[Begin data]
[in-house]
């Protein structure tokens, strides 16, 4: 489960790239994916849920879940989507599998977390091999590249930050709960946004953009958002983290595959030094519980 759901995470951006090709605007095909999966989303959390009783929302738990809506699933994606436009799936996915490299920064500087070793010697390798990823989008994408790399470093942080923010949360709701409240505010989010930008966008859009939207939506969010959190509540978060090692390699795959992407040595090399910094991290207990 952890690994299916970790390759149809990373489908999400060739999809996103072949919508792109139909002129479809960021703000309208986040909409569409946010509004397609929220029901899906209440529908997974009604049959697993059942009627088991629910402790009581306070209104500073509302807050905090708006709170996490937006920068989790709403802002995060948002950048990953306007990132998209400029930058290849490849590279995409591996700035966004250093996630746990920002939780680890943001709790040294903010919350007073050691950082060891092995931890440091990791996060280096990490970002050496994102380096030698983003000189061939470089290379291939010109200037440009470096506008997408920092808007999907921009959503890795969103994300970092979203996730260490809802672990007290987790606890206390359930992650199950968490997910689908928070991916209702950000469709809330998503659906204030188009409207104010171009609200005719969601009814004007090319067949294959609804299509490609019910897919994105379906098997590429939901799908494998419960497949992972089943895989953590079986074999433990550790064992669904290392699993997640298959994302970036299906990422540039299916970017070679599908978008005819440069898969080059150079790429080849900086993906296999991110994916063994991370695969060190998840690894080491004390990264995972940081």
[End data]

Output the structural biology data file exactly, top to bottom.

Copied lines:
[in-house]
């Protein structure tokens, strides 16, 4: 489960790239994916849920879940989507599998977390091999590249930050709960946004953009958002983290595959030094519980 759901995470951006090709605007095909999966989303959390009783929302738990809506699933994606436009799936996915490299920064500087070793010697390798990823989008994408790399470093942080923010949360709701409240505010989010930008966008859009939207939506969010959190509540978060090692390699795959992407040595090399910094991290207990 952890690994299916970790390759149809990373489908999400060739999809996103072949919508792109139909002129479809960021703000309208986040909409569409946010509004397609929220029901899906209440529908997974009604049959697993059942009627088991629910402790009581306070209104500073509302807050905090708006709170996490937006920068989790709403802002995060948002950048990953306007990132998209400029930058290849490849590279995409591996700035966004250093996630746990920002939780680890943001709790040294903010919350007073050691950082060891092995931890440091990791996060280096990490970002050496994102380096030698983003000189061939470089290379291939010109200037440009470096506008997408920092808007999907921009959503890795969103994300970092979203996730260490809802672990007290987790606890206390359930992650199950968490997910689908928070991916209702950000469709809330998503659906204030188009409207104010171009609200005719969601009814004007090319067949294959609804299509490609019910897919994105379906098997590429939901799908494998419960497949992972089943895989953590079986074999433990550790064992669904290392699993997640298959994302970036299906990422540039299916970017070679599908978008005819440069898969080059150079790429080849900086993906296999991110994916063994991370695969060190998840690894080491004390990264995972940081």